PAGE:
Economy of Motion…

Recently I added the Silk in Light Bulb trick to my show. Essentially a silk that has disappeared reappears inside a light bulb. To do this or similar “in light bulb” type of tricks I’ve always used glass light bulbs. I hollowed out real glass light bulbs and used those. These look great and work … Continue reading “Economy of Motion…”

Recently I added the Silk in Light Bulb trick to my show. Essentially a silk that has disappeared reappears inside a light bulb. To do this or similar “in light bulb” type of tricks I’ve always used glass light bulbs. I hollowed out real glass light bulbs and used those. These look great and work great, but travelling with them is a pain as they are fragile.


About a week ago I was talking to another magician and he mentioned he started using plastic light bulbs. These have the metal base that unscrews giving you access to the inside. I ordered some and they showed up a couple days later. They look great, and I’m glad I ordered them, it’s going to make travelling much easier.


One problem with this style light bulb is how long it takes to unscrew it. There’s too much threading on the base:

silk in lightbulb magic trick

I took my Dremel and sanded off some of the threading:

Now it unscrews in less than one twist. That speeds up the moment from when the audience realizes it’s the silk in the light bulb to when you are displaying it.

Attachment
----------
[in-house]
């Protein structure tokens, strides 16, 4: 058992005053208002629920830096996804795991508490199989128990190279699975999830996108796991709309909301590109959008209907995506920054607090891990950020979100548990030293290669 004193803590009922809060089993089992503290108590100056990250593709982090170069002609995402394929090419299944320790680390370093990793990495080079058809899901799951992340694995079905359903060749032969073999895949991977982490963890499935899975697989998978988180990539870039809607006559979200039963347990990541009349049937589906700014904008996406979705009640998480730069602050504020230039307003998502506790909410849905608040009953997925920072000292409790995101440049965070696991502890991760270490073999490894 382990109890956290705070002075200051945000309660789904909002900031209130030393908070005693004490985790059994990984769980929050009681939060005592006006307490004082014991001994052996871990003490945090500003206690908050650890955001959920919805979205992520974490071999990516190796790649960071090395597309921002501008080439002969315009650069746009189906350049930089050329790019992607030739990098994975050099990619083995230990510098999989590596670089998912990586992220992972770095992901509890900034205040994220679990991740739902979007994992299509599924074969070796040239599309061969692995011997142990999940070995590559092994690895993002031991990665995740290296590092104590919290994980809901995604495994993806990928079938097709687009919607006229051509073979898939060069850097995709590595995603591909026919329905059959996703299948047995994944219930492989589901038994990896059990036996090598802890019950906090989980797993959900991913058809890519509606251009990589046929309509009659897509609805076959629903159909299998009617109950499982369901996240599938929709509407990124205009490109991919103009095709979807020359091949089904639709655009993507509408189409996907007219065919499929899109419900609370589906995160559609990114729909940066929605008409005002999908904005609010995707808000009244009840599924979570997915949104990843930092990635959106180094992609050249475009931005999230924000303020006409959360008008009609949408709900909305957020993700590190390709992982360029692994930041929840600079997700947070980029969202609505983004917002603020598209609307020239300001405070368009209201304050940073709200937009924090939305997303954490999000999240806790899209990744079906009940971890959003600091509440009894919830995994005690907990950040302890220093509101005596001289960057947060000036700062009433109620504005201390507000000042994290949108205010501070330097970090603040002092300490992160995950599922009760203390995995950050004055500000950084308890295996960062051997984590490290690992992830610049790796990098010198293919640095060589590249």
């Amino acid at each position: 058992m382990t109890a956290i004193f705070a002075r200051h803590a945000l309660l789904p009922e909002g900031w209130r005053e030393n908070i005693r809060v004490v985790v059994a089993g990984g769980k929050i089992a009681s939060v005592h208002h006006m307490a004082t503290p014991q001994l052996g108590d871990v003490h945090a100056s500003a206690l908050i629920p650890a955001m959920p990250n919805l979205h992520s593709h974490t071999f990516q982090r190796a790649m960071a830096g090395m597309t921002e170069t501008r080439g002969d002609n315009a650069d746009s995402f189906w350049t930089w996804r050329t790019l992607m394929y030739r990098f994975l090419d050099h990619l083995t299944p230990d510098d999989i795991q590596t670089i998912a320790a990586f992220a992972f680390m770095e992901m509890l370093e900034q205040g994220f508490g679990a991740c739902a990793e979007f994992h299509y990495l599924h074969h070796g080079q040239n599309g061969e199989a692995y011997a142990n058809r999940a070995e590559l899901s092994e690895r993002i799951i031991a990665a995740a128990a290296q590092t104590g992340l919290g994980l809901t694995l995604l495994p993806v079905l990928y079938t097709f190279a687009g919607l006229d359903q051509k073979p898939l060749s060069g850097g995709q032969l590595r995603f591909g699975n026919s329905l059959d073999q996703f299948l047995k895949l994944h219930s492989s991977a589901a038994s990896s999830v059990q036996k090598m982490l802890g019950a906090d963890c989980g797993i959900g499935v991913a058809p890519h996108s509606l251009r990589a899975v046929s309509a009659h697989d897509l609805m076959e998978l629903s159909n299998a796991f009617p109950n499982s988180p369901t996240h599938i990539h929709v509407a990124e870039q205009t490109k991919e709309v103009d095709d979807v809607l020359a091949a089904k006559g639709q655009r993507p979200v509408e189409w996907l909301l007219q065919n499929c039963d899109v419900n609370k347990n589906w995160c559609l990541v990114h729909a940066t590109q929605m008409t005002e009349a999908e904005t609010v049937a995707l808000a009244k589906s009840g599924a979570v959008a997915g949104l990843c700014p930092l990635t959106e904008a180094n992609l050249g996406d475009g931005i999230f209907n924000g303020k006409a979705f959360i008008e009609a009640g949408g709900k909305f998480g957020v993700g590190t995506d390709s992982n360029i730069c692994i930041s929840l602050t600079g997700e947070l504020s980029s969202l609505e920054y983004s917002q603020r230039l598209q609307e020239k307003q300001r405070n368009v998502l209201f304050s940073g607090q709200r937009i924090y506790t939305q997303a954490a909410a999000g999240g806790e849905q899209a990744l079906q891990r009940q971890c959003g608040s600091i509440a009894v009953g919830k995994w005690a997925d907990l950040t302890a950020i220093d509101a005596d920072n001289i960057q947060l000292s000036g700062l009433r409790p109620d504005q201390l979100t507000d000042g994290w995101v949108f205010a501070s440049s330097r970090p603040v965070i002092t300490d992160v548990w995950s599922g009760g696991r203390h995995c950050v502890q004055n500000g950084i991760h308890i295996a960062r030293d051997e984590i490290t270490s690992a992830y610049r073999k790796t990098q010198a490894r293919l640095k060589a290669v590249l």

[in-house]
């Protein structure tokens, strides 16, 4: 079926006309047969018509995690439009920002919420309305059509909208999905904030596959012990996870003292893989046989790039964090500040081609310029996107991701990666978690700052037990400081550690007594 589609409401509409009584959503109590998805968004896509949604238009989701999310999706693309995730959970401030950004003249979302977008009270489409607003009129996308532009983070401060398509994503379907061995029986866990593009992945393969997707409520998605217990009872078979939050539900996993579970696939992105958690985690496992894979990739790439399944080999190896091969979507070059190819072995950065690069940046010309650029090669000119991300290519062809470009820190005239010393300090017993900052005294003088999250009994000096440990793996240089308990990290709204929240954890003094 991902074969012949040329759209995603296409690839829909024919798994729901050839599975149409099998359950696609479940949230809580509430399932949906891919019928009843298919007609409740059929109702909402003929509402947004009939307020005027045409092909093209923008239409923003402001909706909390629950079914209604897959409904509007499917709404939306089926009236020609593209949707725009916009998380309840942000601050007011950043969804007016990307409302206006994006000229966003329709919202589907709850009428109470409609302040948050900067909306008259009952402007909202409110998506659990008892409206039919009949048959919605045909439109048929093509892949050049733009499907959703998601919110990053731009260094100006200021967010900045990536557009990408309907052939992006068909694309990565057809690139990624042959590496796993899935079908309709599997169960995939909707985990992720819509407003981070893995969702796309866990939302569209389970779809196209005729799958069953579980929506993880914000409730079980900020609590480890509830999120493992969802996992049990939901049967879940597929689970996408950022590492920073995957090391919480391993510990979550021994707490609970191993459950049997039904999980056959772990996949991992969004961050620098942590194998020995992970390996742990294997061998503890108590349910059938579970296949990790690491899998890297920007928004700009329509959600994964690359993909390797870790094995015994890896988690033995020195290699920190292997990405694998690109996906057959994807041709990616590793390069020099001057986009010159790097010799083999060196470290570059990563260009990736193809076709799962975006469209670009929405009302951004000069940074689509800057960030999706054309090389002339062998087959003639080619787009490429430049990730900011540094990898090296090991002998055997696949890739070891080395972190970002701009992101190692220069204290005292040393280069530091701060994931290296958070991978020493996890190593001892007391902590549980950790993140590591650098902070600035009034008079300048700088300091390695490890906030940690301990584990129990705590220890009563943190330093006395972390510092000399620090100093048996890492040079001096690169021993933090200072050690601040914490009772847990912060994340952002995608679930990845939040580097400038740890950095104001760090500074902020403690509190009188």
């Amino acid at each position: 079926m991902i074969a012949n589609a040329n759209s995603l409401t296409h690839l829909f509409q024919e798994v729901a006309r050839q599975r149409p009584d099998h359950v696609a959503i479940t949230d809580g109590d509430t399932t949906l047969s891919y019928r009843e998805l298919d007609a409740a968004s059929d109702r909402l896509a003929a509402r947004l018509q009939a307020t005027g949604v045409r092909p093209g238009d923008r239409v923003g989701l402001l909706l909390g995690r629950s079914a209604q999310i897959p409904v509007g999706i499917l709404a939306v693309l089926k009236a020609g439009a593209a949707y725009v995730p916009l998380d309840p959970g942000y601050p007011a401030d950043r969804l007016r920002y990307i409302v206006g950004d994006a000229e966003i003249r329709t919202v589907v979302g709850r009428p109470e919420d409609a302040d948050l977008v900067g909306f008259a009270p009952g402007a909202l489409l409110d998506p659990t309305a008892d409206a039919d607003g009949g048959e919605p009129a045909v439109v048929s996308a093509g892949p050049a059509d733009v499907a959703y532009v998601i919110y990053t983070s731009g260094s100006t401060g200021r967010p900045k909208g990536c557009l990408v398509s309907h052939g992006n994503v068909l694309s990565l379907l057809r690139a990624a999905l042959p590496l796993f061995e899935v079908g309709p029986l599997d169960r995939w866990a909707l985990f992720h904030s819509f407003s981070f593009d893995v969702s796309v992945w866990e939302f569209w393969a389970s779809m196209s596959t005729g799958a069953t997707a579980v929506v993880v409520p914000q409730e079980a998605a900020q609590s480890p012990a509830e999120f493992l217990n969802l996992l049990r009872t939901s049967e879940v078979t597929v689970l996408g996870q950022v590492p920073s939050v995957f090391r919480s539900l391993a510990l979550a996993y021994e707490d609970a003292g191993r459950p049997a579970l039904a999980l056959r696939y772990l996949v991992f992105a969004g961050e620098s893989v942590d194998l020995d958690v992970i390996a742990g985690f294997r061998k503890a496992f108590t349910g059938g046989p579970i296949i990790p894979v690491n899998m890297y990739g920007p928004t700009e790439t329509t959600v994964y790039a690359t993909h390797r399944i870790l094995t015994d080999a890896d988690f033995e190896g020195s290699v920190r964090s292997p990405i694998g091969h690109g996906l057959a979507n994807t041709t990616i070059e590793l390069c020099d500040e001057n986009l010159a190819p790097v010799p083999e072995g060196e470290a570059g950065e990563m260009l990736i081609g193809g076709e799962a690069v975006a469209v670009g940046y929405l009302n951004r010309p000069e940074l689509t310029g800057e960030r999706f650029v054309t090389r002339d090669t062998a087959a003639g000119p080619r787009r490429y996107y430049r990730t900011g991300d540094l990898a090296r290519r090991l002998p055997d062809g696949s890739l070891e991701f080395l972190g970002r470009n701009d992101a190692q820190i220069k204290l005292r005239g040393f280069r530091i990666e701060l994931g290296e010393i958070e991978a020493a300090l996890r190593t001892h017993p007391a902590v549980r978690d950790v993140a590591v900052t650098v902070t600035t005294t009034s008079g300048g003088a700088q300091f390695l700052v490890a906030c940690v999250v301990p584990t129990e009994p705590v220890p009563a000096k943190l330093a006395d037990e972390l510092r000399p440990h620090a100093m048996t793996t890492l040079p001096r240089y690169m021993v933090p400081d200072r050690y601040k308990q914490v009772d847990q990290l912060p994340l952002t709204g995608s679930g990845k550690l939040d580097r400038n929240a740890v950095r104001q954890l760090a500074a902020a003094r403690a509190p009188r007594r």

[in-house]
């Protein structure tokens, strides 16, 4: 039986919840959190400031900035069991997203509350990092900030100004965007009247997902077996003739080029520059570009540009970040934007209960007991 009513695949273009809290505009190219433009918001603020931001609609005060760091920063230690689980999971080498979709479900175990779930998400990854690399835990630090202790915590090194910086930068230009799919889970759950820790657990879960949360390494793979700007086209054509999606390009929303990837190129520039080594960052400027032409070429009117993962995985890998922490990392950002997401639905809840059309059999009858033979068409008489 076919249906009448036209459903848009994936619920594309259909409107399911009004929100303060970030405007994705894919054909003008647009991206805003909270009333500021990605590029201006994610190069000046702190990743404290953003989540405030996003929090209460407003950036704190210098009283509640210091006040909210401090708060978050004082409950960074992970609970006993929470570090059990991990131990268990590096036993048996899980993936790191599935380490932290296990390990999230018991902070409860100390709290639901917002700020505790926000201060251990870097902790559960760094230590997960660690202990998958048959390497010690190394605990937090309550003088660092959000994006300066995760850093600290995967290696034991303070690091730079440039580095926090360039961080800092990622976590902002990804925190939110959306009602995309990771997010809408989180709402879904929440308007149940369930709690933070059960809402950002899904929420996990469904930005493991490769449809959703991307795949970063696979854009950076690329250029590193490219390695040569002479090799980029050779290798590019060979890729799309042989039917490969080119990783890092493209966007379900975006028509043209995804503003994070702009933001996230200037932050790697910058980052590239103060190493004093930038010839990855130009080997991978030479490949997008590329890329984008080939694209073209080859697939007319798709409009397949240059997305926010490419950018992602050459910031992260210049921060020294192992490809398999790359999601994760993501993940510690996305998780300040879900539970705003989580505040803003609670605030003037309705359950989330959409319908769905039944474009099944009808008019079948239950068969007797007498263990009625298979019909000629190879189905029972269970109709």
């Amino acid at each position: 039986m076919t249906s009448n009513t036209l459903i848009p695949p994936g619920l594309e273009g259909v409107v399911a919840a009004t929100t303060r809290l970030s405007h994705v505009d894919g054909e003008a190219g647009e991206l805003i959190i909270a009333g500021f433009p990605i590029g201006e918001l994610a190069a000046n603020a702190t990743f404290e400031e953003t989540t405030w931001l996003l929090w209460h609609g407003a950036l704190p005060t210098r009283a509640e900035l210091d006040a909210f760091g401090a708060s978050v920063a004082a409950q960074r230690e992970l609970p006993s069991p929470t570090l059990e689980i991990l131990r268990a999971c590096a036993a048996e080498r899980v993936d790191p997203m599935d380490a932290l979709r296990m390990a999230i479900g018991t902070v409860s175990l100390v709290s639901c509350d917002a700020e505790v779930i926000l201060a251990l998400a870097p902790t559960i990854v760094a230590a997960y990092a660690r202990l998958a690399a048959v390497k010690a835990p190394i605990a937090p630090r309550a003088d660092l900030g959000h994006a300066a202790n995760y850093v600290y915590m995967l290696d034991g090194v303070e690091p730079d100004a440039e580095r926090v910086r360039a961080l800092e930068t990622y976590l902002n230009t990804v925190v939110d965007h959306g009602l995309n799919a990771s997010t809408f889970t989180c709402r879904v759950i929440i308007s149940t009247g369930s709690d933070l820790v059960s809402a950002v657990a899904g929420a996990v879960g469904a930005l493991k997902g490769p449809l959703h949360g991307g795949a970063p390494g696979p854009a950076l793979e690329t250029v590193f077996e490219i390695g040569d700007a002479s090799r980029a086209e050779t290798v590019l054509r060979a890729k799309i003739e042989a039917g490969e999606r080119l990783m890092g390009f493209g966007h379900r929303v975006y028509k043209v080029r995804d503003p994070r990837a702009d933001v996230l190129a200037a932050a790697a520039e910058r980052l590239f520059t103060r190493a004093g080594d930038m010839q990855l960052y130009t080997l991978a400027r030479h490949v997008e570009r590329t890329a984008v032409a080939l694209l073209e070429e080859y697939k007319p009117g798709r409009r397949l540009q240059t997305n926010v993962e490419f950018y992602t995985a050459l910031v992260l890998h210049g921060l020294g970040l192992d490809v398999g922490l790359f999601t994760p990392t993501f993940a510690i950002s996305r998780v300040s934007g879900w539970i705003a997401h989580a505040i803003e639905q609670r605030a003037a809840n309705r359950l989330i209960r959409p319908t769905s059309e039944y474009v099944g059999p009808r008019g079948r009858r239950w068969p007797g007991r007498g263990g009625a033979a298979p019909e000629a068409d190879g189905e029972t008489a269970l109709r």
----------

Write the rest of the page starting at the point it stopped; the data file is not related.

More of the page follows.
Look at your show and figure out where there’s wasted procedural motion. Once you find that, try to figure out ways to eliminate it. That will tighten up your show.

Too Much Economy of Motion

When I was a kid I remember someone telling me the secret to sleight of hand is “Economy of Motion“. Using the least amount of motion to get the job done. I agree with that…for the secret stuff. However moving efficiently isn’t always what you want the audience to see. A good example is in … Continue reading “Too Much Economy of Motion”

When I was a kid I remember someone telling me the secret to sleight of hand is “Economy of Motion“. Using the least amount of motion to get the job done. I agree with that…for the secret stuff. However moving efficiently isn’t always what you want the audience to see.


A good example is in my card to wallet routine. I can open and remove the wallet too easily and quickly. When I do the trick I have to remind my self to slow down and fumble a bit, like it’s the first time I’ve done this.


Slowing down also lets the audience catch up with you, or even get ahead of you. I want them to think, “no way that’s my card…wait, it’s going to be my card…” when I do card to wallet. If I want that, I need to give them time to think it!